That is what I did, with an important variation:

1 baselayer for sleep, 1 for hiking. No exceptions!

I would rinse myself and the hiking baselayer off in FRESH water, dry it as best I could before turning in (best method was just putting it on again and letting my body heat dry it, but only when it was nice and not too windy out), climb into my nice, dry, and clean(ish) baselayer for sleeping, then I'd pull on the damp, smelly hiking baselayer in the morning.

If you can, weigh every single thing you're taking (or at least lay them all out). Then have a hard look at each item and see if you really, really need it, or can swap it out for something lighter at least.

You'll be surprised how much weight and bulk you can cut this way.

And yes, you'll have much greater flexibility having wearable insulation instead of a bulkier sleeping bag.

Who needs a signature? Mine is always: Last edited by dougz; Today at 03:27 PM

Last edited by dougz; 04-08-2015 at 03:48 PM.
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post #5 of (permalink) Old 04-08-2015, 03:27 PM Thread Starter
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Thanks dougz! Yeah, I think I'm of that mentality too. Added like 7 pounds of weight this overnight trip just adding in more stuff. Thanks!
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post #6 of (permalink) Old 04-08-2015, 03:43 PM Thread Starter
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Would anyone be able to recommend products that fit the previously outlined needs? I think I will go with the NeoAir Xlite, though!
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post #7 of (permalink) Old 04-08-2015, 03:53 PM
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Looks like the major ones you already have, or will have (tent, sleeping bag, sleeping pad, cooking system), and you won't know what pack to get until you see how much room you'll need (like I say, lay it all out, then see what packs will fit it all in and are comfortable.. There is a recent thread on packs that goes over all this, have a look).

What items did you need reccomendations on?

Food and water are major, weight wise..

So have a look at how many calories you'll need on your trips (there are sites and formulas where you can calculate this), add a bit of buffer, and then look for the most calorie-dense and light foods you can get to meet this (oats, quinoa, peanut M&M's, etc, etc) and no more!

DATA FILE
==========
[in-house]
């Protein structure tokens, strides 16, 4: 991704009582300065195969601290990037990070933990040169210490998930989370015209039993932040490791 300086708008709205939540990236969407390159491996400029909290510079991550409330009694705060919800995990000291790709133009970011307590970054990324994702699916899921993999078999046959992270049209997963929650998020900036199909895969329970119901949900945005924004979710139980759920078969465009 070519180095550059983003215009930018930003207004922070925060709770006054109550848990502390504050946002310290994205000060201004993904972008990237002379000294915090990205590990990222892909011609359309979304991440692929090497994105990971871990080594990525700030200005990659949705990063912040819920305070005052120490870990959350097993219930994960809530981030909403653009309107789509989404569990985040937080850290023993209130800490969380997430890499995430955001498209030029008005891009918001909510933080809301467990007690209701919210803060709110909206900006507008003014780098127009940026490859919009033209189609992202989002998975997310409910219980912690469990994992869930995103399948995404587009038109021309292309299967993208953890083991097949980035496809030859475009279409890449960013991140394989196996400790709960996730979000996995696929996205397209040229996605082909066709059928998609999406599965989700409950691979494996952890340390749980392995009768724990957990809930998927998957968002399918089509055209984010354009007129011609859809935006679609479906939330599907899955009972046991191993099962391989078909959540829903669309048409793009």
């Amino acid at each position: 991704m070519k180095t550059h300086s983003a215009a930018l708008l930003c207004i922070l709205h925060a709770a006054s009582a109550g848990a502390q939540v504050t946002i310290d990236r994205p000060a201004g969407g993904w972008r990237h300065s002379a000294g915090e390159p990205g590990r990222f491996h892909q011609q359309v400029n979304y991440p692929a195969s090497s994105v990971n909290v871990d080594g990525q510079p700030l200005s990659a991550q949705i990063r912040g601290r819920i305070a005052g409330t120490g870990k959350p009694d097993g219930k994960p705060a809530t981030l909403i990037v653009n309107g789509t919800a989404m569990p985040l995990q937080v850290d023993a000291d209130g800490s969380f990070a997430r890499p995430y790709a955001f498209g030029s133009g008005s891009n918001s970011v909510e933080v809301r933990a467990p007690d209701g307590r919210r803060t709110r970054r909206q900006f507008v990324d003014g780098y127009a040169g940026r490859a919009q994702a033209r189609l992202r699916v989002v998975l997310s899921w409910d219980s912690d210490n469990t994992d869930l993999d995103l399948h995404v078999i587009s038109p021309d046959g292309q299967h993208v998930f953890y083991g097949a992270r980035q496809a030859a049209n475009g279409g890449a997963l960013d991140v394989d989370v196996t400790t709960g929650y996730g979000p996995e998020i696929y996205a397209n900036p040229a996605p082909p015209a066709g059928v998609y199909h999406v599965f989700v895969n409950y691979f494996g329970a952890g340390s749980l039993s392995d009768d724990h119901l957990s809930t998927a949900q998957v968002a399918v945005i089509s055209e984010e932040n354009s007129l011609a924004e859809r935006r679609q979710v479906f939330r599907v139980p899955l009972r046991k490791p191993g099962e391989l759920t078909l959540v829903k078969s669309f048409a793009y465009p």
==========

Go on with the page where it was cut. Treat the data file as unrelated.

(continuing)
Same for water. Have a look at your hiking route and see where you are sure of re-upping on your water, so you only need to be carrying a liter or so at any given time.

Who needs a signature? Mine is always: Last edited by dougz; Today at 03:27 PM

Last edited by dougz; 04-08-2015 at 04:08 PM.
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post #8 of (permalink) Old 04-08-2015, 03:53 PM
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A puffy jacket is usually lighter and warmer and packs smaller than fleece.
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post #9 of (permalink) Old 04-08-2015, 04:03 PM
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A few years ago we were discussing new gear and how it's getting significantly lighter...

... and how it costs more. The rule of thumb at the time was ~ $200 per pound lost of pack weight.

The current cutting edge seems to be cuben fiber.

A few recommendations:

http://www.zpacks.com/quilts.shtml
http://www.cilogear.com/
https://www.hyperlitemountaingear.com/
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post #10 of (permalink) Old 04-08-2015, 07:51 PM Thread Starter
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A puffy jacket is usually lighter and warmer and packs smaller than fleece.
Yeah, I bought an Atom LT, but I want to take one jacket for both camp and hiking, and the fleece is wayyyyy more versatile than the Atom (I overheat in the Atom in anything over like 0 C when hiking).


General question: What's a good summer sleeping bag that's light? I think I'd be good with a bag with a rating of 0-5 degrees, somewhere in there.

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post #11 of (permalink) Old 04-08-2015, 08:25 PM
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Weighing your gear is a good start, one thing that helped me is giving my gear list to a friend who'd already done the west coast trail, and he made suggestions on what I'd need to replace or could leave out completely.

Here is my planned gear list (WCT didn't work out this year, doing Nootka island instead) to give you an idea, and I definitely recommend GearGrams for organizing your pack. This list includes everything I'm wearing, but you can see a breakdown at the top of pack weight vs worn weight. It also includes enough cooking gear, fuel, and tent space for 2 people, I could cut down a little if I was solo.